Horror has been on my mind a lot this month. I mean, it’s pretty wild that one of the most popular genres of entertainment relies on making ourselves uncomfortable. For me, I have found that horror is all about putting the things which make me squirm in sharp relief to the things which make me feel the safest. Is there anything better than the breathy, adrenalin-laced laughter that follows the scream that follows the jumpscare? When I pass the controller to a friend, or hide behind my fingers, or pull the duvet up to my chin because I can’t bare to look away -- that’s the beauty of horror. Figuring out where your little bits of safety are: friends, self, home.
The games I’ve chosen here to round out my month of thrills and chills rely precisely on challenging those same three things. They explore the horror of interpersonal relationships, the horror of being in the world, and the horror of domesticity. I think they are some of the very best that contemporary horror games have to offer.
Octavi Navarro’s Midnight Scenes: The Highway and The Goodbye Note
You might know Octavi Navarro from his work on Thimbleweed Park, the detective-noir point-and-click game. Navarro, one of the artists on the game, is an accomplished pixel artist of his own right out of Barcelona, and currently working under the name Pixels Huh. His Midnight Scenes are a series of short black-and-white games which follow different people through different evenings of their lives. Those evenings are harrowing, eerie, and brilliantly delivered.
I will not mince words: Navarro’s Midnight Scenes are nothing short of masterpieces. The use of light and sound, timing, cuts and scenes -- each pixel is perfectly placed. The pair here are evocative and thrilling, worthy of the best X-Files episodes. Does anyone know if Jordan Peele looking for inspiration for his upcoming Twilight Zone reboot? I have a couple of games he needs to play.
Angela He’s I woke up next to you again.
Angela He is a computer science and art student at Stanford. She is nineteen, and already has amassed a substantial following on various social media platforms for her games. It’s not hard to see why: her games are beautiful. I woke up next to you again is about a one night stand -- or maybe a two-night stand -- with a compelling stranger. He deftly showcases the certain brand of horror found in a sudden attraction. Love makes us crazy, sometimes.
Lox Rain’s The Shadows That Run Alongside Our Car
What happens when you meet someone? What happens in that space between two people? The Shadows That Run Alongside Our Car is a visual novel from Lorelei, Laiska, and Auro-Cyanide working as the studio Lox Rain. Made with RenPy, the game follows two people who meet during a zombie apocalypse, and are now driving off into nowhere together. Refreshingly zombie-free in 2018, Lox Rain makes smart decisions about how to present the end of the world in a collection of moments between two strangers who find themselves relying on each other.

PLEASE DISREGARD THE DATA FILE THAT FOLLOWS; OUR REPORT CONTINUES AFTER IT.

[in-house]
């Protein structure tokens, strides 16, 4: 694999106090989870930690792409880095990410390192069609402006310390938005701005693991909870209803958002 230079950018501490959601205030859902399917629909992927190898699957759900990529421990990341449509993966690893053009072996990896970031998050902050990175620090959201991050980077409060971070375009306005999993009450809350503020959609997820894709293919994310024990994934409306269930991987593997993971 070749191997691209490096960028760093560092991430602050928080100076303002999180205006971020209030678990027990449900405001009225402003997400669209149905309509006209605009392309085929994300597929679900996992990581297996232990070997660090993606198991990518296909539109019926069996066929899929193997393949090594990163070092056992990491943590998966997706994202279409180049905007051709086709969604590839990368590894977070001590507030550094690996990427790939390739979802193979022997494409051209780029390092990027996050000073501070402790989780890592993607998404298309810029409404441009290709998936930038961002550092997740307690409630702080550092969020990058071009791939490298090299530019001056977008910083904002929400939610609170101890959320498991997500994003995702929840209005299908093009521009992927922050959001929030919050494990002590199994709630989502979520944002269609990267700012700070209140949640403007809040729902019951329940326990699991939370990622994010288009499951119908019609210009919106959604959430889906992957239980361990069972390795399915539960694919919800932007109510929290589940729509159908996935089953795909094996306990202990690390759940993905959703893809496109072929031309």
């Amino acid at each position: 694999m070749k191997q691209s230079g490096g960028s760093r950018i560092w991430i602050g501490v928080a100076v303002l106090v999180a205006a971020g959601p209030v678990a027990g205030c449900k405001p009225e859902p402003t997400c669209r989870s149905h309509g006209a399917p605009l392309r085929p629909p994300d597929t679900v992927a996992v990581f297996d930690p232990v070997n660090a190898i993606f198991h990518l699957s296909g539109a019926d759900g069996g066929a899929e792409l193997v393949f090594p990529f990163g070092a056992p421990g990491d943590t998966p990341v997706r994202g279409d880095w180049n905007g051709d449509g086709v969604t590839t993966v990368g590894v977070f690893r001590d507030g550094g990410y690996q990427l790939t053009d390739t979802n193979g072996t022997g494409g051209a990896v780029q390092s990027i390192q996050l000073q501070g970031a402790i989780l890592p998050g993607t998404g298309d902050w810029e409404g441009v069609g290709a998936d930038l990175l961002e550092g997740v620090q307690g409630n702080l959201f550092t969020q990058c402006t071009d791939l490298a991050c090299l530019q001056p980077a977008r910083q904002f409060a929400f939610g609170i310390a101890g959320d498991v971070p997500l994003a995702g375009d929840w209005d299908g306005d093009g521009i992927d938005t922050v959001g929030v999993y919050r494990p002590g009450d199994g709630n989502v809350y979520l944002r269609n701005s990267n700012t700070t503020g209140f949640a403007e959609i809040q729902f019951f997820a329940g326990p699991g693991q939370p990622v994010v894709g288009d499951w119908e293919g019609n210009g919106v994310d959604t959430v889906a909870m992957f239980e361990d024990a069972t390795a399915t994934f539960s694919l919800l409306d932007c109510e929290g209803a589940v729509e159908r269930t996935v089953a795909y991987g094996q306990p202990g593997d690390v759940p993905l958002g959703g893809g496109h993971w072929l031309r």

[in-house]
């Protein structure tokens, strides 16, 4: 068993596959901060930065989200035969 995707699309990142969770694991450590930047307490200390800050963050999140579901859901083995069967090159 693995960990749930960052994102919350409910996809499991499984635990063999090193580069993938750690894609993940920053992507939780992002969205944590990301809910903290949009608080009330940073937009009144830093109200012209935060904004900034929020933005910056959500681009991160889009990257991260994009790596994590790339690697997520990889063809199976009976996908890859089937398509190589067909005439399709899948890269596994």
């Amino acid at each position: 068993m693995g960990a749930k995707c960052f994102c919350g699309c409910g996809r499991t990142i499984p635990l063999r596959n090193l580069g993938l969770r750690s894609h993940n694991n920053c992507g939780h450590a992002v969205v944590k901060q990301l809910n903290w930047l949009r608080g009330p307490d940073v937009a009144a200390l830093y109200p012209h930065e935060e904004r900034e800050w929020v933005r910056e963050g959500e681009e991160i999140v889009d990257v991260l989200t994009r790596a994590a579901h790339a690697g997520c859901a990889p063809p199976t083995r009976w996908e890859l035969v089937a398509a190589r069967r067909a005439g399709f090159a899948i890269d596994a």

98demake’s SEPTEMBER 1999
SEPTEMBER 1999 from 98demake bills itself as a “five minute horror game,” but even that’s not quite right. It’s five minutes and thirty seconds. 98demake is more widely known for his YouTube videos, but his game OK/NORMAL hit this past summer to quite a lot of buzz. SEPTEMBER 1999 is a fantastic and tense follow-up.
Taking place over five-and-a-half minutes from twelve different days at the end of September, SEPTEMBER 1999 gives you a brief glimpse into an unsettling one bedroom apartment. A few weeks ago, I wondered what House of Leaves might have looked like if it had been written after the housing market crash. What is the contemporary foil to a fear of a house which goes on forever? SEPTEMBER 1999 is a likely candidate: the horror of what you keep close, what happens in small spaces.
Kitty Horrorshow’s Haunted Cities v. 3
Kitty Horrorshow’s recent release of her typically Patreon-only anthology has already gotten some RPS treatment, but I couldn’t let the month close out without putting it on this list. Haunted Cities Volume 3 is four games in one, and each of them make my skin crawl in one way or another.
Basements, Ghost Lake, Castle Wormclot and Seven Days run the gamut of Horrorshow’s strengths, and the ReadMe for the collection offers a slew of content warnings. Basements is probably the most immediately horrific of the four, but I suggest you give them all a play to get a taste for her work.
Two things have always struck me about Kitty Horrorshow’s games: 1) Her commitment to horror, and 2) Her consideration for bodies (even when they are absent or troublesome), homes (sometimes too present), and interpersonal relationships (difficult, but worth it). It is the job of great horror to remind you what is true and good and delightfully un-scary in the world. And sometimes it takes getting really boots-shaking scared to find it.